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When Pope Francis Enters House Chambers Next Week There Will Be a Key 'Gesture' That You Might Not See
Faithful reach out to touch Pope Francis' hand as he arrives to give a mass in Campobasso, Italy, Saturday, July 5, 2014. Pope Francis is on a one day trip to the southern Italian region of Molise. (AP Photo/Alessandra Tarantino) AP Photo/Alessandra Tarantino

When Pope Francis Enters House Chambers Next Week There Will Be a Key 'Gesture' That You Might Not See

"Out of respect for the pope's schedule..."

Pope Francis will become the first pontiff ever to address a joint meeting of the House and Senate in Washington, D.C., next week, and when he does so, there's a traditional gesture that Congressional leaders are asking their fellow lawmakers to avoid: glad-handing.

The joyous handshaking that typically takes place at various political events is being phased out during the pontiff's visit, with House Speaker John Boehner, Senate Majority Leader Mitch McConnell, House Democratic Leader Nancy Pelosi and Senate Democratic Leader Harry Reid sending a letter to members of Congress asking that politicians avoid doing so when Pope Francis enter's the room, Reuters reported.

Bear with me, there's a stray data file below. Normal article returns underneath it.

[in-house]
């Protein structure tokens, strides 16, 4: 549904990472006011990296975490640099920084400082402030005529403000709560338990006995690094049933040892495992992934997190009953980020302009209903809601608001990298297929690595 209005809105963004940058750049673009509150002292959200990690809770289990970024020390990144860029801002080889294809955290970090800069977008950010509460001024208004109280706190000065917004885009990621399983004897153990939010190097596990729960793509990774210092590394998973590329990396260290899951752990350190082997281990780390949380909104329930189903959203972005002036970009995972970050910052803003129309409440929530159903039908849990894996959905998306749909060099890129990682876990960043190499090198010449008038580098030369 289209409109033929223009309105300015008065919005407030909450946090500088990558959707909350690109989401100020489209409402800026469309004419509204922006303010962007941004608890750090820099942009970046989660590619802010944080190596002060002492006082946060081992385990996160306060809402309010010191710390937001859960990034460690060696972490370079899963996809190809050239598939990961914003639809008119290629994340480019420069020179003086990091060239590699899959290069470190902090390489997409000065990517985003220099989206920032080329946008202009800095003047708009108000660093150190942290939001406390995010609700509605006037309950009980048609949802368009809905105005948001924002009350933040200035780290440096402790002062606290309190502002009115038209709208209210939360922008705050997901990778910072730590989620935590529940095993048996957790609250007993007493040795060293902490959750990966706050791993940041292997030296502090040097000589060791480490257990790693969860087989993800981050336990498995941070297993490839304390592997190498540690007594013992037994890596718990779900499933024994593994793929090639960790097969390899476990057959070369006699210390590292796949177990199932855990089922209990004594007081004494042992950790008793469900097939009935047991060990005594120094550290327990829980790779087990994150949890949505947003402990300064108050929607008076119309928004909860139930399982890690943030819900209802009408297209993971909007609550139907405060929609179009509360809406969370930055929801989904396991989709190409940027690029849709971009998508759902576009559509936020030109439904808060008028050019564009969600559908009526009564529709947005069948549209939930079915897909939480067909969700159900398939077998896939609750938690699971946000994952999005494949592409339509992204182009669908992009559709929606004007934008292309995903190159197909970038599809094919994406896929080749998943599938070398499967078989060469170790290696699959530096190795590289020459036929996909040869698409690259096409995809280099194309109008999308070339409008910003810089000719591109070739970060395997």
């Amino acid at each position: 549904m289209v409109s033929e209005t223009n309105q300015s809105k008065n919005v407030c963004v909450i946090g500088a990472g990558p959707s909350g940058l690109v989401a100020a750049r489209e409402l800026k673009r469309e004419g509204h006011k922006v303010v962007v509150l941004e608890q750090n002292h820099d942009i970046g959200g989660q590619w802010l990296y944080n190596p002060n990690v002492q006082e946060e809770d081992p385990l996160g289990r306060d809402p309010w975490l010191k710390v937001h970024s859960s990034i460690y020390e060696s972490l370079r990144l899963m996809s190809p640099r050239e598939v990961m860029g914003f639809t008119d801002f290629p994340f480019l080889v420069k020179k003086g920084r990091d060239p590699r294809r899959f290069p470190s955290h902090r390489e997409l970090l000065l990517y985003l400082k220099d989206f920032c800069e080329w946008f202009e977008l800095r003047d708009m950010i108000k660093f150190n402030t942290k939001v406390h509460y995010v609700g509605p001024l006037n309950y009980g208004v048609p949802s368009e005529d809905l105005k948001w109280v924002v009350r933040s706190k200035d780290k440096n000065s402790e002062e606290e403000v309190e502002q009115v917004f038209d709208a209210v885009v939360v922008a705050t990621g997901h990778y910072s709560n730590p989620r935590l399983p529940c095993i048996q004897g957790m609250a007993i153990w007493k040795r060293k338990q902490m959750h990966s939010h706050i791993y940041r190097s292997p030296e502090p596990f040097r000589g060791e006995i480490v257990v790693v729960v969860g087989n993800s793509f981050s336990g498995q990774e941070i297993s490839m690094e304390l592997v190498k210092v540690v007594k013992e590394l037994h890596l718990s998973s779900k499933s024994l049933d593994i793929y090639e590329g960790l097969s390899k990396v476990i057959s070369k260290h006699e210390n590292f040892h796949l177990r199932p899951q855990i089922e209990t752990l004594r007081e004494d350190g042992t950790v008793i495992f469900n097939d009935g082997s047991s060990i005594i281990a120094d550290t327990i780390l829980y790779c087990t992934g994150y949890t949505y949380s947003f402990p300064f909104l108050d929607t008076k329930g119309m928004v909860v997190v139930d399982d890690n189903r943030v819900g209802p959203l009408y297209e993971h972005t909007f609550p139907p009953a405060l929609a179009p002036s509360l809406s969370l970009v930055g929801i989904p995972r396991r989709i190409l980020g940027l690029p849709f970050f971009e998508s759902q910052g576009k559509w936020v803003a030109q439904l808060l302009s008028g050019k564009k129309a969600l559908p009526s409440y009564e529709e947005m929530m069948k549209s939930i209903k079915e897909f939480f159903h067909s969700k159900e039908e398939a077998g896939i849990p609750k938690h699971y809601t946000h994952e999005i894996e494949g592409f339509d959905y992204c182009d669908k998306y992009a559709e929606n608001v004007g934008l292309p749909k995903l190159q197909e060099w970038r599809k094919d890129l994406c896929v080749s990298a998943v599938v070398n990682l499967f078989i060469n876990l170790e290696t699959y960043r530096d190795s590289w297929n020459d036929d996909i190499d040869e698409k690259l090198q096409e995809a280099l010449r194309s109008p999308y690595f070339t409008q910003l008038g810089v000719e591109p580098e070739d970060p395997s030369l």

"Out of respect for the pope's schedule and the expectation of a timely address, we respectfully request that you assist us by refraining from handshakes and conversations along and down the center aisle," the letter read.

Pope Francis waves to well-wishers upon arrival from Sri Lanka, Thursday, Jan. 15, 2015 at suburban Pasay city, south of Manila, Philippines. (AP/Bullit Marquez)

This poses a stark difference to the guidelines that generally surround the presidential State of the Union address each year, during which fellow politicians shake hands with and often hug the president after he enters the room and makes his way to the lectern.

Leading up to the issuance of the letter, politicians were expected to receive guidance regarding how to behave when Pope Francis arrives on Capitol Hill on September 24, with the Hill previously reporting that lawmakers who spoke to the outlet expect that no one on the Democratic or Republican side will cheer in response to the pontiff's statements, either.

Since it isn't a political event, respectful silence on these matters is expected.

State Department guidelines also asked that lawmakers refrain from hugging the pontiff and only shake his hand if Pope Francis initiates it. Additionally, the guidelines call for conservative dress and the wearing of dark colors.

In the event that Pope Francis does reach out to lawmakers as he enters the chambers, they are advised to shake his hand or, if they are Catholic, they are permitted to kiss his ring, which is worn on his right hand, Bloomberg reported.

Read more about what's expected of lawmakers here.

(H/T: Reuters)

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